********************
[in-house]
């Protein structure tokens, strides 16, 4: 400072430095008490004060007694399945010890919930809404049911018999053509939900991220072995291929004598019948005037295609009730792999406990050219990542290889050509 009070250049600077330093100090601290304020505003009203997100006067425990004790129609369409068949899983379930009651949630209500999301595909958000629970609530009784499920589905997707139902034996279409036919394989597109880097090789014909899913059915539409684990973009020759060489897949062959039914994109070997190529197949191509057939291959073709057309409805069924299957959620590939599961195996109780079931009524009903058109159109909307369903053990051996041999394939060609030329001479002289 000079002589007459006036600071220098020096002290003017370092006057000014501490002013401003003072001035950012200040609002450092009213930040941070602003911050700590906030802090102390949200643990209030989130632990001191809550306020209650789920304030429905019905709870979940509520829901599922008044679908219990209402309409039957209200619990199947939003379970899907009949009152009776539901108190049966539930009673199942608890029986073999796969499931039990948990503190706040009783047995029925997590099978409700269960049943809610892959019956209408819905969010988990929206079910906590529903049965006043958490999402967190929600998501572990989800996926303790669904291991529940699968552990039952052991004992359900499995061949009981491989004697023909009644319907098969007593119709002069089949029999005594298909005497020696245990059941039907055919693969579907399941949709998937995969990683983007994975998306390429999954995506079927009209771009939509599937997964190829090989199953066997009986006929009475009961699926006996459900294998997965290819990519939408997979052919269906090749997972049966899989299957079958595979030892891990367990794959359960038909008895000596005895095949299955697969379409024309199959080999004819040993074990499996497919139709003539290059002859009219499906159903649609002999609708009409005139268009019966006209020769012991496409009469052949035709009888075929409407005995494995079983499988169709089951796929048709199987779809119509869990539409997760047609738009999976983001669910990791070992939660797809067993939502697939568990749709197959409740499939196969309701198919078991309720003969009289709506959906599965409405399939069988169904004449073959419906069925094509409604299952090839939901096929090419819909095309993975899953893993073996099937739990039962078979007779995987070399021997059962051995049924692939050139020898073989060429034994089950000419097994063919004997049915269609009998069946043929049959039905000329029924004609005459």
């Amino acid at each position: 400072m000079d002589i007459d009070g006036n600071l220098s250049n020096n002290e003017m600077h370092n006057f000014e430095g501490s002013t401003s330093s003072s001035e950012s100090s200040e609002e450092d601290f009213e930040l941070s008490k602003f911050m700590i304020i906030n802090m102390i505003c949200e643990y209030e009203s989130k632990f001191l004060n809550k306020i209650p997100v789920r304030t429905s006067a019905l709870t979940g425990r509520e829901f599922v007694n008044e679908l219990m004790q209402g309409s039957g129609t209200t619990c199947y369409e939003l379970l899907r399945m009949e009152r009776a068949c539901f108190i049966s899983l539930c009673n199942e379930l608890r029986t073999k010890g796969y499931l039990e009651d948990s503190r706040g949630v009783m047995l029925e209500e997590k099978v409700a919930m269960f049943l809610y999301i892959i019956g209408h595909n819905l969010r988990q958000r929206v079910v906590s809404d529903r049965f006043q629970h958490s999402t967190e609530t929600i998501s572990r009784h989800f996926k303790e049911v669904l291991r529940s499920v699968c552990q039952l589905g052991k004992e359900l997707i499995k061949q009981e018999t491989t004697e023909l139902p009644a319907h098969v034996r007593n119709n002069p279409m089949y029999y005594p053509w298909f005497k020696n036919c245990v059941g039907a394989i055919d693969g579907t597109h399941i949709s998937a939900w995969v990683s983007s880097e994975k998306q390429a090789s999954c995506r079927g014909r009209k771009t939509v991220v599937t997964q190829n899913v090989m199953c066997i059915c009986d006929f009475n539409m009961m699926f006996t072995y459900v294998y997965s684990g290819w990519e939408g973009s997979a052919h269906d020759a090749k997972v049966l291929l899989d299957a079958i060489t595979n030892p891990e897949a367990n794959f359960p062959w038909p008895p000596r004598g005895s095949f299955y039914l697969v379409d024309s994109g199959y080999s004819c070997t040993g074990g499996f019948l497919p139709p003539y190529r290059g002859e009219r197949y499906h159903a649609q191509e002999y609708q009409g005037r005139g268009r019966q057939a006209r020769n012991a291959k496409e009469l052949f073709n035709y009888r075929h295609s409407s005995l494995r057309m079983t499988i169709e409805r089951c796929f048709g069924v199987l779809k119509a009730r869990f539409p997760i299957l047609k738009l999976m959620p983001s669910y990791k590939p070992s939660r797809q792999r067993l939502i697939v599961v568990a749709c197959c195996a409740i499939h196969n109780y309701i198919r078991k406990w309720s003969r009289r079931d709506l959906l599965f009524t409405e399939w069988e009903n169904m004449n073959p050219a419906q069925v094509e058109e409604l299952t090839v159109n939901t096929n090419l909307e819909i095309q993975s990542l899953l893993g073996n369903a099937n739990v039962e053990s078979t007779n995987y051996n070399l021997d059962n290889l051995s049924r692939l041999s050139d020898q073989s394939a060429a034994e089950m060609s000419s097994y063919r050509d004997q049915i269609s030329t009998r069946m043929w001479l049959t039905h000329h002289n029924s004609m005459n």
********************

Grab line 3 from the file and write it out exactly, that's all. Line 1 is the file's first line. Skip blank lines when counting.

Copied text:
């Amino acid at each position: 400072m000079d002589i007459d009070g006036n600071l220098s250049n020096n002290e003017m600077h370092n006057f000014e430095g501490s002013t401003s330093s003072s001035e950012s100090s200040e609002e450092d601290f009213e930040l941070s008490k602003f911050m700590i304020i906030n802090m102390i505003c949200e643990y209030e009203s989130k632990f001191l004060n809550k306020i209650p997100v789920r304030t429905s006067a019905l709870t979940g425990r509520e829901f599922v007694n008044e679908l219990m004790q209402g309409s039957g129609t209200t619990c199947y369409e939003l379970l899907r399945m009949e009152r009776a068949c539901f108190i049966s899983l539930c009673n199942e379930l608890r029986t073999k010890g796969y499931l039990e009651d948990s503190r706040g949630v009783m047995l029925e209500e997590k099978v409700a919930m269960f049943l809610y999301i892959i019956g209408h595909n819905l969010r988990q958000r929206v079910v906590s809404d529903r049965f006043q629970h958490s999402t967190e609530t929600i998501s572990r009784h989800f996926k303790e049911v669904l291991r529940s499920v699968c552990q039952l589905g052991k004992e359900l997707i499995k061949q009981e018999t491989t004697e023909l139902p009644a319907h098969v034996r007593n119709n002069p279409m089949y029999y005594p053509w298909f005497k020696n036919c245990v059941g039907a394989i055919d693969g579907t597109h399941i949709s998937a939900w995969v990683s983007s880097e994975k998306q390429a090789s999954c995506r079927g014909r009209k771009t939509v991220v599937t997964q190829n899913v090989m199953c066997i059915c009986d006929f009475n539409m009961m699926f006996t072995y459900v294998y997965s684990g290819w990519e939408g973009s997979a052919h269906d020759a090749k997972v049966l291929l899989d299957a079958i060489t595979n030892p891990e897949a367990n794959f359960p062959w038909p008895p000596r004598g005895s095949f299955y039914l697969v379409d024309s994109g199959y080999s004819c070997t040993g074990g499996f019948l497919p139709p003539y190529r290059g002859e009219r197949y499906h159903a649609q191509e002999y609708q009409g005037r005139g268009r019966q057939a006209r020769n012991a291959k496409e009469l052949f073709n035709y009888r075929h295609s409407s005995l494995r057309m079983t499988i169709e409805r089951c796929f048709g069924v199987l779809k119509a009730r869990f539409p997760i299957l047609k738009l999976m959620p983001s669910y990791k590939p070992s939660r797809q792999r067993l939502i697939v599961v568990a749709c197959c195996a409740i499939h196969n109780y309701i198919r078991k406990w309720s003969r009289r079931d709506l959906l599965f009524t409405e399939w069988e009903n169904m004449n073959p050219a419906q069925v094509e058109e409604l299952t090839v159109n939901t096929n090419l909307e819909i095309q993975s990542l899953l893993g073996n369903a099937n739990v039962e053990s078979t007779n995987y051996n070399l021997d059962n290889l051995s049924r692939l041999s050139d020898q073989s394939a060429a034994e089950m060609s000419s097994y063919r050509d004997q049915i269609s030329t009998r069946m043929w001479l049959t039905h000329h002289n029924s004609m005459n």